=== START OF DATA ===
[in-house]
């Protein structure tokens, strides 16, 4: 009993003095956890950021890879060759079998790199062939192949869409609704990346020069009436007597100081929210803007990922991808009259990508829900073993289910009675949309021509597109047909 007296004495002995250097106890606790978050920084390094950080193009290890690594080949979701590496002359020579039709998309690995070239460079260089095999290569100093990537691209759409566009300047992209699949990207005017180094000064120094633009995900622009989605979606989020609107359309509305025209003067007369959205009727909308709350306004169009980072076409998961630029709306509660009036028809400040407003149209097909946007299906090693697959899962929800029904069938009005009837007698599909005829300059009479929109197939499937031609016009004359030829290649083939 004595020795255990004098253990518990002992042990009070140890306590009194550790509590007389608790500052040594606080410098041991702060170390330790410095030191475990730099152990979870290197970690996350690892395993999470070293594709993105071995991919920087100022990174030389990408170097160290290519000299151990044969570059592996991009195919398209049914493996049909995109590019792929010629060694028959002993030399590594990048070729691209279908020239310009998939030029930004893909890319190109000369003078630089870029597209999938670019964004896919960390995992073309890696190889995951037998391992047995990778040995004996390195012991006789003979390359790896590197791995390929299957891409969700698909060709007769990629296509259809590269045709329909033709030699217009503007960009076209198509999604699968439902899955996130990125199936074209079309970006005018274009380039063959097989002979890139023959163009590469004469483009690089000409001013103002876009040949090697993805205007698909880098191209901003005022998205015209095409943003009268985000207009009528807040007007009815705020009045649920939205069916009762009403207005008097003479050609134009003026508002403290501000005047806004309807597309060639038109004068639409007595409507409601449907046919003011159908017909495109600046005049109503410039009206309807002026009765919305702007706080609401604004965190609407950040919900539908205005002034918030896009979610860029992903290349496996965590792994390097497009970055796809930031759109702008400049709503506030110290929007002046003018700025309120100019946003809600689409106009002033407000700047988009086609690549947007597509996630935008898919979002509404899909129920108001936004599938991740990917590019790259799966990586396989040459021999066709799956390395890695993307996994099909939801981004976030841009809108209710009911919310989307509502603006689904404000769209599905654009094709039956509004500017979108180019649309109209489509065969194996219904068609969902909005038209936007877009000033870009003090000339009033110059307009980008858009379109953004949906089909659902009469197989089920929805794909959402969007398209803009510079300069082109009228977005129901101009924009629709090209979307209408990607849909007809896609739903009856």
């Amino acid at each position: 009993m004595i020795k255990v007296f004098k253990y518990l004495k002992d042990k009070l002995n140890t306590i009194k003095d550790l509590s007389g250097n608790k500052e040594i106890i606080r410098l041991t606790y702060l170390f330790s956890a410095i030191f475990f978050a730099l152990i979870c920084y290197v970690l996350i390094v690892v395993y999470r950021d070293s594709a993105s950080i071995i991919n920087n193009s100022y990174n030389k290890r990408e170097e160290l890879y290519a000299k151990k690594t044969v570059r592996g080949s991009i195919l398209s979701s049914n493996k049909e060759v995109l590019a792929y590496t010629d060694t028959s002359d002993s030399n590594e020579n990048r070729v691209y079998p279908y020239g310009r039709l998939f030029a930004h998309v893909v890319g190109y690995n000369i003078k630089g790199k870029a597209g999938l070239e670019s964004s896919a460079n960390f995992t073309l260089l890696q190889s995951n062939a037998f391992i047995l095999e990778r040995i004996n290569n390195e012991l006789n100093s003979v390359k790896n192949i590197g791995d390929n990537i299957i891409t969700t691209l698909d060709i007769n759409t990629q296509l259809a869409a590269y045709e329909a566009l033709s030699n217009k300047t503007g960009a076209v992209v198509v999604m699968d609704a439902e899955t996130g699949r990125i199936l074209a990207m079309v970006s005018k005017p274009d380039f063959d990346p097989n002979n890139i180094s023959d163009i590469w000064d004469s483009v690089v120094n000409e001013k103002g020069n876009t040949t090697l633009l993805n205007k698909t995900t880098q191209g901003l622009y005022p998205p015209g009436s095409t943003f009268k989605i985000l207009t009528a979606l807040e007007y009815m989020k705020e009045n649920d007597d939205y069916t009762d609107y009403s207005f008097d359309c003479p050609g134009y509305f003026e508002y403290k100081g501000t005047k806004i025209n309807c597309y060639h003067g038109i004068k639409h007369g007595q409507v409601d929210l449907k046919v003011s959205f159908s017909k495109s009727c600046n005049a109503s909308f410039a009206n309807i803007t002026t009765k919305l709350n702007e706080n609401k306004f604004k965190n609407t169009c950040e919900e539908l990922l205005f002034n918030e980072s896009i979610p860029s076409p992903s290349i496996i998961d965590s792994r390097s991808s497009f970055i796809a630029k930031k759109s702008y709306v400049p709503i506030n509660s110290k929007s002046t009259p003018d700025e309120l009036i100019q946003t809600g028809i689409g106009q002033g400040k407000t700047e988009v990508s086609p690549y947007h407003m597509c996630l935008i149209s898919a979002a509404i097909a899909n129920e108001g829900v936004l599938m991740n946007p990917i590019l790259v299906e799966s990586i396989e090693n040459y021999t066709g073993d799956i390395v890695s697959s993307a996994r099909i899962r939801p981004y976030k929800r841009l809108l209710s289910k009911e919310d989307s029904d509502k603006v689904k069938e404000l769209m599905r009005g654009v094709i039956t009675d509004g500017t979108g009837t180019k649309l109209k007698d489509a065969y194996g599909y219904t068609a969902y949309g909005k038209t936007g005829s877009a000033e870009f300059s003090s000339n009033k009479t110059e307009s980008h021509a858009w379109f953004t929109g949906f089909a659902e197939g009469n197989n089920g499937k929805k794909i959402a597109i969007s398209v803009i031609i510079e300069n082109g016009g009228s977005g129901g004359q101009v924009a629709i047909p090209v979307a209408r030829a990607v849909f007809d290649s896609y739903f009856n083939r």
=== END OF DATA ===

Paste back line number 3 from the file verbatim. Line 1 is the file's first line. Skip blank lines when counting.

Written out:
């Amino acid at each position: 009993m004595i020795k255990v007296f004098k253990y518990l004495k002992d042990k009070l002995n140890t306590i009194k003095d550790l509590s007389g250097n608790k500052e040594i106890i606080r410098l041991t606790y702060l170390f330790s956890a410095i030191f475990f978050a730099l152990i979870c920084y290197v970690l996350i390094v690892v395993y999470r950021d070293s594709a993105s950080i071995i991919n920087n193009s100022y990174n030389k290890r990408e170097e160290l890879y290519a000299k151990k690594t044969v570059r592996g080949s991009i195919l398209s979701s049914n493996k049909e060759v995109l590019a792929y590496t010629d060694t028959s002359d002993s030399n590594e020579n990048r070729v691209y079998p279908y020239g310009r039709l998939f030029a930004h998309v893909v890319g190109y690995n000369i003078k630089g790199k870029a597209g999938l070239e670019s964004s896919a460079n960390f995992t073309l260089l890696q190889s995951n062939a037998f391992i047995l095999e990778r040995i004996n290569n390195e012991l006789n100093s003979v390359k790896n192949i590197g791995d390929n990537i299957i891409t969700t691209l698909d060709i007769n759409t990629q296509l259809a869409a590269y045709e329909a566009l033709s030699n217009k300047t503007g960009a076209v992209v198509v999604m699968d609704a439902e899955t996130g699949r990125i199936l074209a990207m079309v970006s005018k005017p274009d380039f063959d990346p097989n002979n890139i180094s023959d163009i590469w000064d004469s483009v690089v120094n000409e001013k103002g020069n876009t040949t090697l633009l993805n205007k698909t995900t880098q191209g901003l622009y005022p998205p015209g009436s095409t943003f009268k989605i985000l207009t009528a979606l807040e007007y009815m989020k705020e009045n649920d007597d939205y069916t009762d609107y009403s207005f008097d359309c003479p050609g134009y509305f003026e508002y403290k100081g501000t005047k806004i025209n309807c597309y060639h003067g038109i004068k639409h007369g007595q409507v409601d929210l449907k046919v003011s959205f159908s017909k495109s009727c600046n005049a109503s909308f410039a009206n309807i803007t002026t009765k919305l709350n702007e706080n609401k306004f604004k965190n609407t169009c950040e919900e539908l990922l205005f002034n918030e980072s896009i979610p860029s076409p992903s290349i496996i998961d965590s792994r390097s991808s497009f970055i796809a630029k930031k759109s702008y709306v400049p709503i506030n509660s110290k929007s002046t009259p003018d700025e309120l009036i100019q946003t809600g028809i689409g106009q002033g400040k407000t700047e988009v990508s086609p690549y947007h407003m597509c996630l935008i149209s898919a979002a509404i097909a899909n129920e108001g829900v936004l599938m991740n946007p990917i590019l790259v299906e799966s990586i396989e090693n040459y021999t066709g073993d799956i390395v890695s697959s993307a996994r099909i899962r939801p981004y976030k929800r841009l809108l209710s289910k009911e919310d989307s029904d509502k603006v689904k069938e404000l769209m599905r009005g654009v094709i039956t009675d509004g500017t979108g009837t180019k649309l109209k007698d489509a065969y194996g599909y219904t068609a969902y949309g909005k038209t936007g005829s877009a000033e870009f300059s003090s000339n009033k009479t110059e307009s980008h021509a858009w379109f953004t929109g949906f089909a659902e197939g009469n197989n089920g499937k929805k794909i959402a597109i969007s398209v803009i031609i510079e300069n082109g016009g009228s977005g129901g004359q101009v924009a629709i047909p090209v979307a209408r030829a990607v849909f007809d290649s896609y739903f009856n083939r």